@Ryan Keenan I had this same question when I was getting started. I bought 5 properties in my first year an a half. They were cash flowing great but my lender (small community bank) told me that they were going to start pushing me commercial. I wanted to keep the 30yr residential loans and looked for alternatives. I ended up partnering with a local credit union that agreed to finance me residential as long as I gave them my next couple deals. They're keeping them "in-house". Shop around. I spoke with at least 10 different local banks until I found my "partner". It's difficult to get everything you want out of one bank. I have HELOC's through one bank, commercial lines of credit through another, mortgages with three different banks and standard bank accounts through another. It's a lot to keep track of but if you take the time to shop your requests, someone will come through with a financial product you can benefit from.

@Lane Kawaoka

Def agree with being close to the investment. I actually read david greenes book on long distance investing and was seriously looking into north carolina but it just felt way to risky!

I have 8 units and had 1 eviction so far in my short 7 years of being a land lord.. I just wanna scale faster

@Michael Doherty

Thanks for your response! After your second property did you go back to conventional financing? What made you refiance your second one with a commercial loan?

This question of seasoning period and scaling has been very frustrating to figure out.. for me I have 8 units and the plan now is to buy with a personal line of credit and my own money.. I wanna make sure the buy has minimal rehab and use the delayed finacing to atleast pull out the purchase price leaving roughly 10k in repairs in and do this till banks cut me off.

Soo many questions, what kind of rates and terms are you getting ?Are you sticking with commercial/ portfolio the rest of the way? I've called atleast 20 banks and I find most of the bankers dont really understand what I'm looking for but banks that do especially the small ones offer 10 year fixed 20 amortzation... or 15yr 20yr 25 year adjusting every 5 years.

Theres also lenders that will do 30 year fixed 0 to 3 month seasoning but high 6 to 7s in terms of rates . This can be kinda tuff here in ct when investing in sfr...

If you dont mind me asking who are you using for 3 month seasoning? And what's the fastest and best way to scale in your opinion? I know the brrr is great but what type of financing?

Thank you for what you can share!

Ryan

@Danielle Wolter

Hey thanks for responding! My lender understands it just when I told my lawyers office of what i wanted to do she had no idea! Said it cant be done and what's the point of it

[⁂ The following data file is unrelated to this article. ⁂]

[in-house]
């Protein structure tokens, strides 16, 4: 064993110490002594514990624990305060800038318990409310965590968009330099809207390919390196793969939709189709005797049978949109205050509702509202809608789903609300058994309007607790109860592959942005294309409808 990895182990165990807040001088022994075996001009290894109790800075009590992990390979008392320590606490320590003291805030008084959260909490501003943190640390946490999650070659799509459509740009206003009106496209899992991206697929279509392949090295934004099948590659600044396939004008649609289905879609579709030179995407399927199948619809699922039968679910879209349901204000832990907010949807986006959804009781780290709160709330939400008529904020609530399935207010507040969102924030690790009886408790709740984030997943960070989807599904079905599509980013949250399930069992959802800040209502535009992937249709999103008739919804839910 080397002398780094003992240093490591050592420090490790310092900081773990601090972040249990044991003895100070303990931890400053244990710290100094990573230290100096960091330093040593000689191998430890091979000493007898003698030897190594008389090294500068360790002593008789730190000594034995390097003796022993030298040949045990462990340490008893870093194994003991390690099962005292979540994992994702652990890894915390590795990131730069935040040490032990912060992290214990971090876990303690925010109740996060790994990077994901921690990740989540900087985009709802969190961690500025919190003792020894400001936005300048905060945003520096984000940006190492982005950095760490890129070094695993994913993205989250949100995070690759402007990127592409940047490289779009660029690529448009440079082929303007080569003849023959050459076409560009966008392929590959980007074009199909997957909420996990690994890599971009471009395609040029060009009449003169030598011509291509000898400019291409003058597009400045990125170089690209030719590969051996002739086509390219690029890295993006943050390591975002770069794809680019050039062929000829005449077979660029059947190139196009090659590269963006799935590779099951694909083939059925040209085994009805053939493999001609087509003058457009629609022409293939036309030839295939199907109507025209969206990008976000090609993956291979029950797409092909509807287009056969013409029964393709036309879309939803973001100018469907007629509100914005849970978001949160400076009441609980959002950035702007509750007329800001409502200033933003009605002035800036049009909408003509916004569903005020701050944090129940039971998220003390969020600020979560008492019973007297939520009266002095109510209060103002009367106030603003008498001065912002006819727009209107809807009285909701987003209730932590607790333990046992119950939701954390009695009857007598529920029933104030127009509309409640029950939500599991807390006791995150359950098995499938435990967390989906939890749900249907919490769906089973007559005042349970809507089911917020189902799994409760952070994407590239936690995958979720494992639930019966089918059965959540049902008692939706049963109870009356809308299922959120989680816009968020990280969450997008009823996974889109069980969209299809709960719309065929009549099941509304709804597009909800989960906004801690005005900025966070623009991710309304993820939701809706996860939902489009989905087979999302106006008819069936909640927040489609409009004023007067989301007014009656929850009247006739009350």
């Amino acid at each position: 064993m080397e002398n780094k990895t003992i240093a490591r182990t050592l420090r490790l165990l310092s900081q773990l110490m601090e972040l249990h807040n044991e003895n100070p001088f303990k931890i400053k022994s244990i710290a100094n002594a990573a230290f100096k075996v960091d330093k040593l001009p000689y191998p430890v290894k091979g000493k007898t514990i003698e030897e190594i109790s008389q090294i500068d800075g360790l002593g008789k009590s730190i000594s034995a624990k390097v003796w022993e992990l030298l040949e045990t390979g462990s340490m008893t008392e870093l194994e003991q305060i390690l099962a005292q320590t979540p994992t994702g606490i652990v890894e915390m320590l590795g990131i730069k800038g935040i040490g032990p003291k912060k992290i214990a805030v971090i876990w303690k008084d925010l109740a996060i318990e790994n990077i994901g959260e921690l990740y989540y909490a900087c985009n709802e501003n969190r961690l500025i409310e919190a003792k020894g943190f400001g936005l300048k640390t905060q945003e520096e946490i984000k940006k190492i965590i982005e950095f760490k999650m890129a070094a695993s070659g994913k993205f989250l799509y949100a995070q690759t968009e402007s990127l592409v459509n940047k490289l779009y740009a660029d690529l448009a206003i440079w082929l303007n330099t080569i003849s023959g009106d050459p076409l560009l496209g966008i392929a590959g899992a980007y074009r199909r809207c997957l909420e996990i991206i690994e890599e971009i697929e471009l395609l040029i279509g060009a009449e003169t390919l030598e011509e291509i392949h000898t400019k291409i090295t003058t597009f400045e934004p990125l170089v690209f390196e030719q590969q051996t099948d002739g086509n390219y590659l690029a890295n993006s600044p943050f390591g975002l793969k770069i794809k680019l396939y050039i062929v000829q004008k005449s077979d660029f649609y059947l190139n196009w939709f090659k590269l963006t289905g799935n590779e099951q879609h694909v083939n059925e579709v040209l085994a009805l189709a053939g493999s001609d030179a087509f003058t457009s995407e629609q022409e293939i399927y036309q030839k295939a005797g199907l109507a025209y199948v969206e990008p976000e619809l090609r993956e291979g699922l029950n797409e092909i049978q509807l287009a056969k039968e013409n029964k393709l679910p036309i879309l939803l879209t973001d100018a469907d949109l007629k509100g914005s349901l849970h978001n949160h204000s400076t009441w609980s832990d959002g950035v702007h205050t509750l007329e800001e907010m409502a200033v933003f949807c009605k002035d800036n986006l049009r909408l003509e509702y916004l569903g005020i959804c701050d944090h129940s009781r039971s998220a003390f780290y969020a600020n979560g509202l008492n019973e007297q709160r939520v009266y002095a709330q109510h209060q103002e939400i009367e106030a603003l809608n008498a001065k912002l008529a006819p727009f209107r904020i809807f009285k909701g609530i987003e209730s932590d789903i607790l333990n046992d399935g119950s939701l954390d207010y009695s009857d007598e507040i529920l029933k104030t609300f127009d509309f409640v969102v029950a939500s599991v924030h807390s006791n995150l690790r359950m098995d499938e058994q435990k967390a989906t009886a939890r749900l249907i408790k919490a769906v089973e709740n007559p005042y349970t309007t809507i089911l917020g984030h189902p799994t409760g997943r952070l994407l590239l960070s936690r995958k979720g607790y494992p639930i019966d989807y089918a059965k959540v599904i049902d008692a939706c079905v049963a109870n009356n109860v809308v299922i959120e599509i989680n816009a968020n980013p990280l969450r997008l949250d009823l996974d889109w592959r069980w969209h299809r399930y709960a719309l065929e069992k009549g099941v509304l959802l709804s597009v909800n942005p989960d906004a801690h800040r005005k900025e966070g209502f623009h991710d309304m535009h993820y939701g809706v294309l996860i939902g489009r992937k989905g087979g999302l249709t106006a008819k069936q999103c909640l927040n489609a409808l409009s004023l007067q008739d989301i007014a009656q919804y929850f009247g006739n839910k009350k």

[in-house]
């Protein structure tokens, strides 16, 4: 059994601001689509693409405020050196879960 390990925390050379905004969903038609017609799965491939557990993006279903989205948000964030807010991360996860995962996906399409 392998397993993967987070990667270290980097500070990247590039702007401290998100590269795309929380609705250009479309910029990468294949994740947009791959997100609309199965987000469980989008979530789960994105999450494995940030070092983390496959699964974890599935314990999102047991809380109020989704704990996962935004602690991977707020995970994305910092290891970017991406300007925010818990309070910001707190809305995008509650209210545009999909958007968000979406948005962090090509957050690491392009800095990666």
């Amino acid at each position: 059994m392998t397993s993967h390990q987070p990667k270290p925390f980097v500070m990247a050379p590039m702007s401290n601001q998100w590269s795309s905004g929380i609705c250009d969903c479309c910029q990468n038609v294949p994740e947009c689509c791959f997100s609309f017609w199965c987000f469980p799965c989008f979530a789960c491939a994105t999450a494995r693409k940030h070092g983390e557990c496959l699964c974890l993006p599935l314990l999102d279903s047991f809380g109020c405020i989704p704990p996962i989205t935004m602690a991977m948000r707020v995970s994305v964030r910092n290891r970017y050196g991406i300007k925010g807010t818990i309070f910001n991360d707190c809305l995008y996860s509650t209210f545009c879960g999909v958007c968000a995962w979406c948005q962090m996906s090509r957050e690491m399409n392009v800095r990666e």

What sort of FICO’s are acceptable in some of the shorter 6-month take out loans.  Is there any soft money for these types?  I have a few loans hitting the one year mark of seasoning and wondering what’s out there. 

@Ryan Keenan , there are banks that will allow you to re-finance the same day you buy it as long as you are using an LLC and you leave 25% in the deal. I am told at my bank, that I can have 10 of these. Personally, I would rather leave the 25% in the deal (in some cases the 25% is already in built in from getting a decent deal) and get premium interest rates with no seasoning, then to keep in my name or treat as commercial. Of course this only works with 1-4 units, so if your 8 are in one building, then forget I said anything.

Originally posted by @Lane Kawaoka :

I had a goal to get my 10 fannie/freedie loans and then I realized that with 300 dollars per property (2 months of work to buy a turnkey rental) you are going to need 20-40 of these to replace your income. I have 10 of these and have systems in place but have 1-2 evictions a year and 3-4 big things that happen. Image if I had 30, just 3 x those numbers.

Directly investing in a turnkey rental or small MFH is a good way to start to learn and build up the war chest to go into my scaleable investments such as private placement syndications. Whatever you do, try to be as close to the investment as possible. 

Off topic.. But if it's 10 SF homes you're talking about, an eviction or two a year sounds like a lot. That would be a 10-20% rate. Are you sure your PM is screening effectively?